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Murder in the Woods...The Day My Dad Killed Mr. Rubberman

Story ID:7234
Written by:Charles Dishno (bio, contact, other stories)
Story type:Story
Location:Dillon Montana USA
Year:2011
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Murder in the Woods…The Day My Dad Killed Mr. Rubberman…

By Chuck Dishno
2012

My Dad, Ed Dishno was a hard working cattle man having grown up in the harsh winters of the Big Hole Valley in Montana.

During the Great Depression he lost his ranch due in part to bad winters and not being able to grow enough hay to feed his cattle. Because of this the economy he had to buy hay to see him through the winters A couple of hard winters in a row put him in ruin.

Pop was a resilient man though and took things in stride. He left the Big Hole and met my Mom in Missoula then they took off for Oregon. They never looked behind and trusted that the future would provide for them.

They ended up in Bly, Oregon where I was born in 1934.

Pop soon got a job falling timber for a lumber company in Bly. He was no stranger to the timber falling trees as he had done much of it in Montana.

Most fallers worked in pairs as it was easier to wield those big cross-cut saws if you had a partner. The timber they were falling were Ponderosa Pine that usually measured 4-5 feet at the base. Remember these were days long before chain saws.

Most timber fallers in those days were “gypo” fallers. Meaning they worked for themselves and were paid by the 1000 board feet of lumber they produced. If a faller had to hire someone to work with him it came out of his own pocket.
No, my Dad wasn’t a frugal man but he was a hard worker and he figured he could make more money if he worked by himself.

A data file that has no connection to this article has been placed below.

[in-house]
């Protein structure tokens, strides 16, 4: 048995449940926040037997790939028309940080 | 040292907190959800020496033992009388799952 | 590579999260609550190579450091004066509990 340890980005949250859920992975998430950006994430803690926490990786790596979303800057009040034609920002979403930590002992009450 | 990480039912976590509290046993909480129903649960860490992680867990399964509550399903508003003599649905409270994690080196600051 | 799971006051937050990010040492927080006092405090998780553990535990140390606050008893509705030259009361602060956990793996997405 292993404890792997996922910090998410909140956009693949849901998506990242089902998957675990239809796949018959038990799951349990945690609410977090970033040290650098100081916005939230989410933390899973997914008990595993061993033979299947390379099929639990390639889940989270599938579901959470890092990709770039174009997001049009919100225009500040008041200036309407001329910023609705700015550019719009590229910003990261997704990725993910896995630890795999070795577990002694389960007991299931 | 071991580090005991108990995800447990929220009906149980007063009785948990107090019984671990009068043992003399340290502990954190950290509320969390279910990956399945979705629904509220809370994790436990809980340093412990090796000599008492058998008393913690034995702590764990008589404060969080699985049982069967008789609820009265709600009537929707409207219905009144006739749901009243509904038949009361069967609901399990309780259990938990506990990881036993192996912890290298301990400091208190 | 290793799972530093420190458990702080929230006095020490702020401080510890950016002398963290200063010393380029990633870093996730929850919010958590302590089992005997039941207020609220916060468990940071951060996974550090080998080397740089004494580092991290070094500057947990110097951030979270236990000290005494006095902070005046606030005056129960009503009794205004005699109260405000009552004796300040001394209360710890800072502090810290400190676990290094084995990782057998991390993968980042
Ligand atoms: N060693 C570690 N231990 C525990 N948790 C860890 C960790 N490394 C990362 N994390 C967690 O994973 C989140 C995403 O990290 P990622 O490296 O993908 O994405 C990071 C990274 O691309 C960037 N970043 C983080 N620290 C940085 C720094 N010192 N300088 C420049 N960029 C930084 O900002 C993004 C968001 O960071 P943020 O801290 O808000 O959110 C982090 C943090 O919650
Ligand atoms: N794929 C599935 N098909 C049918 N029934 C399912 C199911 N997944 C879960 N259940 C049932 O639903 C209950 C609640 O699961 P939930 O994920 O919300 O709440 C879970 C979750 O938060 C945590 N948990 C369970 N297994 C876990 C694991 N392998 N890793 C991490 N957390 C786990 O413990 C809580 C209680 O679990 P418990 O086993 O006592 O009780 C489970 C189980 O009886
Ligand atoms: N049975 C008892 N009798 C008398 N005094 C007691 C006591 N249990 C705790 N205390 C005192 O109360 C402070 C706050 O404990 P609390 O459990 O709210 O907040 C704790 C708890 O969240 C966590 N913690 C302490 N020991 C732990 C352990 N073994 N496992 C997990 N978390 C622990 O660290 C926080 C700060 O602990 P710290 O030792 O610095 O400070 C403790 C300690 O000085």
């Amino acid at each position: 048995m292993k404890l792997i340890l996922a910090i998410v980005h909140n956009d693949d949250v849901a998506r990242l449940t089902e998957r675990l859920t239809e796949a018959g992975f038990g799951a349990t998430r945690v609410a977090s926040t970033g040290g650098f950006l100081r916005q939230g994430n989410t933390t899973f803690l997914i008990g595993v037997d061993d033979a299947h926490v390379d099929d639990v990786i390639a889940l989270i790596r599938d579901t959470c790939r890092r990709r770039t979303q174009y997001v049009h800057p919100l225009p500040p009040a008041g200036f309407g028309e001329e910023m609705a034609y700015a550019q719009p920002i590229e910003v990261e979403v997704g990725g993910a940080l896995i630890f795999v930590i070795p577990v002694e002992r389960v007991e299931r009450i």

I don’t know if Pop came up with this idea or he had seen someone else using it but knowing Pop, I think it was an invention of his own.

Here is how it worked.

Pop got a piece of 2 inch galvanized pipe about 8 feet long. In one end he drilled a hole and about 3 feet down he drilled another. He then put a large 16 penny spike thru the holes and bent the end to make a hook. To the hook he fastened a thick strip of rubber inner tube (remember, those were the days that inner tubes were made of real rubber and not synthetic, so they had lots of stretch and stored up energy. In the middle of the rubber band he made an S hook from another spike.

Pop would then drive the pipe about 3 feet into the ground next to the tree. He would then attach one end of his cross-cut falling saw to the hook and proceed to cut down the tree. The theory worked just fine, as anyone knows who has pulled a cross-cut saw that you only pull it and let your partner – in this case Mr. Rubberman, pull it back. By doing this you only use half of your muscles by not using the ones to push the saw back.

I worked with my Pop on several occasions and he would get all over me if I tried to pull the saw to me. He would yell at me, in a nice way of course, “Don’t ride the saw, just pull it toward you and let me pull it back.”

His invention of Mr. Rubberman, saved him from hiring a partner. He also had a “partner” he could talk to or cuss out and get away with it.
After he had felled the tree he would then have to reposition the Rubberman on the side of the downed tree to buck it up into the required lengths, usually 32’, 20’ and 10’ lengths.
After limbing the tree he would move on to the next tree to be felled.

All this worked well with Pop and he was proud and he says he made more money even though it was a lot of work.

One day he came home and told us that he had killed his partner, Mr. Rubberman. He then proceeded to tell us what had happened. He said that one tree he was preparing to fall had a rotten center and as soon as it was ready to go, it pivoted on the stump and Pop dropped the saw and ran. He turned back just in time to see the tree fall on his “partner and drive part of the pipe into the tree. Mr. Rubberman was dead!

He then packed up his saw and headed home to make another Rubberman.

Apparently he forgot to tell the saw mill about the pipe stuck into the trunk of the tree and they missed it.

When the log eventually made it into the saw mill, the band saw made contact with Pop’s “partner” and all heck broke loose. The large band saw broke and threw pieces of the saw all over the mill. Fortunately no one was hurt.

The next week Pop was back falling trees with his new partner, Mr. Rubberman II. He worked this way for several years.

These memories of my dear old Dad have stayed with me all these years. What a wonderful man!

Pop has gone to that big Heavenly Forest now and just maybe he will meet up with Mr. Rubberman and all will be forgiven.